Biomass to co-fire NTPC’s Coal Based Power Plants

NTPC will be using Biomass for co-firing generation of electricity in a move that they expect will reduce the GHG emissions from its thermal power plants. 

India’s largest power producer, NTPC Ltd. plans to start co-firing across all its coal-based thermal power stations in a bid to reduce greenhouse gas emissions and cut pollution, according to official sources. Co-firing is the use of two different types of fuel for generation of electricity. NTPC will be using Biomass for generation of electricity in a move that they expect will reduce the GHG emissions from its thermal power plants.

Biomass can typically provide between 3-15 percent of the input energy into a power plant. And according to sources the firm will start procurement of biomass pellets and torrefied biomass pellets/briquettes for co-firing across all its coal-fired power plants and will soon float a tender. The power corp will also look to burn biomass like scrap lumber, forest debris, crop residues, manure and some types of waste residues along with coal to generate electricity. 

As per ‘Biomass Resource Atlas of India’ prepared by IISc Bangalore in collaboration with the Ministry of New and Renewable Energy (MNRE), India had about 145 million tonnes per year of surplus agro residue (based on survey data of the year 2002-04). This surplus agro residue can generate 18,728 MW of electricity.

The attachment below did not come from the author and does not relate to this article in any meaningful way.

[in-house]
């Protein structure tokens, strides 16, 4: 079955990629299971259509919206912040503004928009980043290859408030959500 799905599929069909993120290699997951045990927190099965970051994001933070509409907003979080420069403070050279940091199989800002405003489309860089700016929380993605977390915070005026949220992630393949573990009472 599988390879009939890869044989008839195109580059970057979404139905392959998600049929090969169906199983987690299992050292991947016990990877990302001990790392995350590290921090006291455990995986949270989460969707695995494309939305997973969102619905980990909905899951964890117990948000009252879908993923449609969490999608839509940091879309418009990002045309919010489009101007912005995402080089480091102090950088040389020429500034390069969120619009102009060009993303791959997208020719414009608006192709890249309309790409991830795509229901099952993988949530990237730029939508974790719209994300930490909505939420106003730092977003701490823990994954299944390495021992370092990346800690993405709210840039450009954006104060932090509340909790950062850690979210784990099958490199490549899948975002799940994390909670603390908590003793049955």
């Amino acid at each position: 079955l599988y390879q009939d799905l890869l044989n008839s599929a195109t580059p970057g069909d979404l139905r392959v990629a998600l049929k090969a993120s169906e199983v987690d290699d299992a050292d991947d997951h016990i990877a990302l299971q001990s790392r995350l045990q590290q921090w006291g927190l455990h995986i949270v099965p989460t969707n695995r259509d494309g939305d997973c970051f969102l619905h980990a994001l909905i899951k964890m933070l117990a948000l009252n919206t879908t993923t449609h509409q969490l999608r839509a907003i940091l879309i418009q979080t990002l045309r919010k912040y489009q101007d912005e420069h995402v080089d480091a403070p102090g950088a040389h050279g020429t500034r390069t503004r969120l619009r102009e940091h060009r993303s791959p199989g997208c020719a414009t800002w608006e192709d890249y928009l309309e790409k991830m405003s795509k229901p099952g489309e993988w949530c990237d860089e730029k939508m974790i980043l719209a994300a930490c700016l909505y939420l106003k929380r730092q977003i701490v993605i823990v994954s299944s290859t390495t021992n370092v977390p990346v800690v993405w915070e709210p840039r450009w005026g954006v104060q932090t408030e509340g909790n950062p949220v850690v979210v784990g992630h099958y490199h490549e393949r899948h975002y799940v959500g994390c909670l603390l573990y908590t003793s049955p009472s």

The move will serve two motives according to the sources, first will be the large-scale utilisation in power plants to reduce carbon emission from coal-fired power plants. And secondly, to reduce air pollution caused due to the burning of surplus agricultural residue in fields by creating an alternate market for its large-scale utilisation in power plants.

Biomass co-firing has the potential to reduce emissions from coal-fuelled generation, without substantially increasing costs or infrastructure investments. Sources said the renewable energy generated using agro residue based fuel and can be cost competitive with solar and wind power. Research has demonstrated that when implemented at relatively low biomass to coal ratios, there are significant reductions in energy consumption, and solid waste generation, as well as reduced emissions. 

The total bucket size (maximum quantity to be procured on daily basis) for each NTPC coal-based power station shall be 5 percent of daily coal consumption, adding total bucket size, which shall constitute pellets and torrefied pellets/briquettes, would be 0.5 metric tonnes per day per megawatt (MW). Thus for a 2,000 MW capacity power station, bucket size of normal pellets shall be 300 tonnes per day and bucket size of pellets and briquettes shall be 650 tonnes a day. 

Recently, International Energy Agency (IEA) in its Renewables 2018 Market Analysis predicted Bioenergy to be the largest source of growth in renewable consumption over the period 2018 to 2023. Bioenergy, as solid, liquid or gaseous fuels will according to the report account for 30% of the growth in renewable consumption in the period as a result of the considerable use of bioenergy in heat and transport. 

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Ayush Verma

Ayush Verma

Ayush is a correspondent at iamrenew.com and writes on renewable energy and sustainability. As an engineering graduate trying to find his niche in the energy journalism segment, he also works as a staff writer for saurenergy.com.

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